Washingtonians didn’t hold back their ire.
But what if the man who pulled the lever had a pretty decent reason for doing it?
Jackie Queen says he did. She was standing right next to him when he pulled the emergency lever and watched the whole thing unfold.
In footage of the incident filmed on a WMATA security camera, the man darts off of the train with a little girl in tow, after the train made an emergency stop.
But Queen says that before he boarded the train, he had two children with him — and the younger child, a boy who looked about five years old, didn’t make it onto the train.
The train doors closed behind the man and the little girl, leaving the little boy alone on the platform, screaming and banging on the door. The man started banging too, from the inside.
“I saw the father was hysterical,” Queen said. “Everyone was running to the emergency stop to stop the train…. There was probably seven or eight people pulling the emergency stop. Everybody was trying to get him off.”
Queen, who is visiting the District from Alabama with her family, said she did not speak a word to the frantic man, but she saw the child on the platform by himself. “The fear in his face, in the little boy’s face, your heart just really went out to him.”
Metro couldn’t confirm Queen’s account.
Metro spokesman Dan Stessel said police came to the station to investigate, as they do any time someone pulls the emergency switch. They did not interview anyone on board the train, Stessel said, so there were no witness reports that might corroborate or disprove Queen’s account.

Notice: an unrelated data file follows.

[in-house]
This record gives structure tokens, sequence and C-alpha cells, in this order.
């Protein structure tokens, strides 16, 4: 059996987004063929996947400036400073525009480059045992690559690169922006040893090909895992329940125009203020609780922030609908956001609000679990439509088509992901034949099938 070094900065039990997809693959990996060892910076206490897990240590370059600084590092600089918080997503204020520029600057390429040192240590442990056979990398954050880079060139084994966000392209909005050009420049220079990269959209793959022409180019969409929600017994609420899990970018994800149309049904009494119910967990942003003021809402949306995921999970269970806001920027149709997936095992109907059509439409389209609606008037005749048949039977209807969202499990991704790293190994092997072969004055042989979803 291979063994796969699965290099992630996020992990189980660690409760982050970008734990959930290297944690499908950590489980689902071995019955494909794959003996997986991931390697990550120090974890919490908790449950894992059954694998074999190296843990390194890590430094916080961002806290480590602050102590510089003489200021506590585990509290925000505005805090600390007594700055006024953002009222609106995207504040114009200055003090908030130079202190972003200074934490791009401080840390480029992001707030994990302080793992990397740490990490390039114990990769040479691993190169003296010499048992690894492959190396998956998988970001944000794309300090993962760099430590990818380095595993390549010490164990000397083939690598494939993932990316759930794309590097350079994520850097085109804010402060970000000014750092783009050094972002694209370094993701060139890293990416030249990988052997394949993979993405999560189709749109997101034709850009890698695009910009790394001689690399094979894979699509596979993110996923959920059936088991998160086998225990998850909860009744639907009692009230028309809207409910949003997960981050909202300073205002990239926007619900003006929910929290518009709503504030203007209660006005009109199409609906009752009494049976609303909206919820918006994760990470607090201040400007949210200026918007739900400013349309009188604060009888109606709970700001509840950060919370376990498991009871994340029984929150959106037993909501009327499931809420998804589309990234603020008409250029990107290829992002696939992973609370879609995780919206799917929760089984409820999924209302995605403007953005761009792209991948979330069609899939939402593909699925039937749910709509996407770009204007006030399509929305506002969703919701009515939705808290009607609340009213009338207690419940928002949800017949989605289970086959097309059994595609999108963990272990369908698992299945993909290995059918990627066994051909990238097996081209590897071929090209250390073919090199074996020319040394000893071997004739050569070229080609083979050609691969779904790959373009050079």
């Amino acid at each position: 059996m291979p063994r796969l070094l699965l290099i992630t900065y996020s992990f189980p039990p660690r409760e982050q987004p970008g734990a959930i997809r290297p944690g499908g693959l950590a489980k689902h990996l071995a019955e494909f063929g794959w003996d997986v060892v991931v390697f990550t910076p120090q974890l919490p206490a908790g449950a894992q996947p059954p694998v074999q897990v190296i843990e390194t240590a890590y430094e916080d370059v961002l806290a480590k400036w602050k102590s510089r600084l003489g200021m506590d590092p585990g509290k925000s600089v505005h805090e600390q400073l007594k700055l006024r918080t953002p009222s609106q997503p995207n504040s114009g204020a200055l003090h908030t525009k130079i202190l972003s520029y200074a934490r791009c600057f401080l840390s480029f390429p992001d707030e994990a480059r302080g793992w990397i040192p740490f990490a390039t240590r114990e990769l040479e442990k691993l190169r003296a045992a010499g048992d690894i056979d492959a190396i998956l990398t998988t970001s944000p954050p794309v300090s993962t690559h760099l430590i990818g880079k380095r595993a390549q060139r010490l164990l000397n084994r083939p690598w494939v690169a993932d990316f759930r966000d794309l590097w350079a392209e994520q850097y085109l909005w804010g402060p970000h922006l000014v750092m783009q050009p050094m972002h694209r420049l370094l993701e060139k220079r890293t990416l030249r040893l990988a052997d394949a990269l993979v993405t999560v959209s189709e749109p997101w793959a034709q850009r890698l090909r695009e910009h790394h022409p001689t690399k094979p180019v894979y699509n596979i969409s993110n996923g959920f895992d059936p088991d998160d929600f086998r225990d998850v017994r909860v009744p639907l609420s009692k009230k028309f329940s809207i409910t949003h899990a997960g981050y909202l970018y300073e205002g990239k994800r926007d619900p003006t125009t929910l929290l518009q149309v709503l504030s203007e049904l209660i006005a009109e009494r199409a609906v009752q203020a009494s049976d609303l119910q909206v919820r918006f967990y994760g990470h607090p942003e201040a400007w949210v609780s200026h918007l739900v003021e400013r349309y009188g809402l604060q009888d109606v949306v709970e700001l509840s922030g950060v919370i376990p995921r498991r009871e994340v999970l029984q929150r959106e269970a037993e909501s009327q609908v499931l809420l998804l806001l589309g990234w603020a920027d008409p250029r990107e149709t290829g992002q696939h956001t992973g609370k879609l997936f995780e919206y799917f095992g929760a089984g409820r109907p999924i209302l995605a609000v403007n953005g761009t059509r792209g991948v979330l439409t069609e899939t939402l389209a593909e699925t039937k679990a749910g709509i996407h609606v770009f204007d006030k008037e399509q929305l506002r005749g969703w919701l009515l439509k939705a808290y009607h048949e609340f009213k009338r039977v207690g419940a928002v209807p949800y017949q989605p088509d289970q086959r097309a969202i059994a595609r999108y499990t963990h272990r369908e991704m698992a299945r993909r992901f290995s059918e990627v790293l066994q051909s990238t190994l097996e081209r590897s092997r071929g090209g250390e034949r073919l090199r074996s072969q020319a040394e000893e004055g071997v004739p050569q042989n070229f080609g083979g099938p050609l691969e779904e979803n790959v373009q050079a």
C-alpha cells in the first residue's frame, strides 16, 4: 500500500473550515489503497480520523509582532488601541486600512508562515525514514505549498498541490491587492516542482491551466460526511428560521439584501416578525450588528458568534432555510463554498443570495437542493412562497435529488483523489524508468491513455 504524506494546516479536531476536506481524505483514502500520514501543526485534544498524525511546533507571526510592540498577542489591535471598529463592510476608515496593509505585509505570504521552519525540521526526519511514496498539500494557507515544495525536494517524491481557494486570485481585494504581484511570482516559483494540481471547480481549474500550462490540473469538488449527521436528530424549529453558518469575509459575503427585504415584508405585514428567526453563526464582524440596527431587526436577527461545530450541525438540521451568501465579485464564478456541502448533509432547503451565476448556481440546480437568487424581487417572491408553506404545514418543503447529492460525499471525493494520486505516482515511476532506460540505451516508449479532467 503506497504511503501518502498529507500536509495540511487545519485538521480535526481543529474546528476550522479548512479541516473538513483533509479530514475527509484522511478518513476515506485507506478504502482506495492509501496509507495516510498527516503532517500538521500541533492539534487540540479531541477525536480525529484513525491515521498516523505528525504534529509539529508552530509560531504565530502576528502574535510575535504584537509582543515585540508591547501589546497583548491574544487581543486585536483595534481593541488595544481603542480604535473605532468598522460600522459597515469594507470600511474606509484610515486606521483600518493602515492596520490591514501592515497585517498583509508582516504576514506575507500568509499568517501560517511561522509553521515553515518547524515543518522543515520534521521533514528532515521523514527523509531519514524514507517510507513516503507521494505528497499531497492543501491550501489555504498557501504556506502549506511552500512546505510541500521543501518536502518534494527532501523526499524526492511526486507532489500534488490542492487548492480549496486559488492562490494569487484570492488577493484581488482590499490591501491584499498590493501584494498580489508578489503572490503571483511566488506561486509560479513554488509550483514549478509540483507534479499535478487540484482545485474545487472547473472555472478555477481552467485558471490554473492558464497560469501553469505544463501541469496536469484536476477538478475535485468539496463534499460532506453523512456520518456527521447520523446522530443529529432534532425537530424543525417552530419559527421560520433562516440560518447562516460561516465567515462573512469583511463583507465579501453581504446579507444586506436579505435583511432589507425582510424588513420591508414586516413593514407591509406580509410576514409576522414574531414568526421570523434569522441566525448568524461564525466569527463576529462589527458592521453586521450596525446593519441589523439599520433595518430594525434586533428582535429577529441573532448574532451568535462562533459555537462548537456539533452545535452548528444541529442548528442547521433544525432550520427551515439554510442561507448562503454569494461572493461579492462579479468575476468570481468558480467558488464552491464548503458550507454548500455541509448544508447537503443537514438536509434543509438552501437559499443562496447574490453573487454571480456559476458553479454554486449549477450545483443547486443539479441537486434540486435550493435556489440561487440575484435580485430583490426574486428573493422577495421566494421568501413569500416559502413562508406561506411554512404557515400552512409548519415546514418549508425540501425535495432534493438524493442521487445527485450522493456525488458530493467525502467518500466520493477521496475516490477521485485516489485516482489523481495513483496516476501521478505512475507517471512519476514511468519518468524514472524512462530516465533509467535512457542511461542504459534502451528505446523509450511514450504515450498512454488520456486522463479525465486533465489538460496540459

Stessel said police did interview the man who got off the train. Whatever they learned from him, we don’t know; they didn’t press charges against him, and released him without even writing a police report.
The video footage clearly shows the man and girl running off the train, but it doesn’t show the entire platform.
Even if the man were trying to return to a small child, Stessel said, that still wouldn’t be the right time to pull the emergency handle. “Even if that were the case, parents and kids get separated on our system every day,” he said. “If that story is true and he did get separated, then it would just be a teachable moment for parents everywhere. Again, it’s an everyday occurrence on Metro. Go to the next station. See the station manager, and we will absolutely get you reunited.”
Queen agreed that there was a lesson to be learned.
“We have an eight-year-old. We sat down and we told her: We never thought about this, but this is what she would do if we ever got separated,” Queen said. “It was a good learning experience.”
Perhaps it was a learning experience for us all. The next time one of our fellow Metro passengers seems like a public transit villain, maybe we won’t be so quick to judge.
I mean, the guy with his feet on the seat probably had a really horrible day.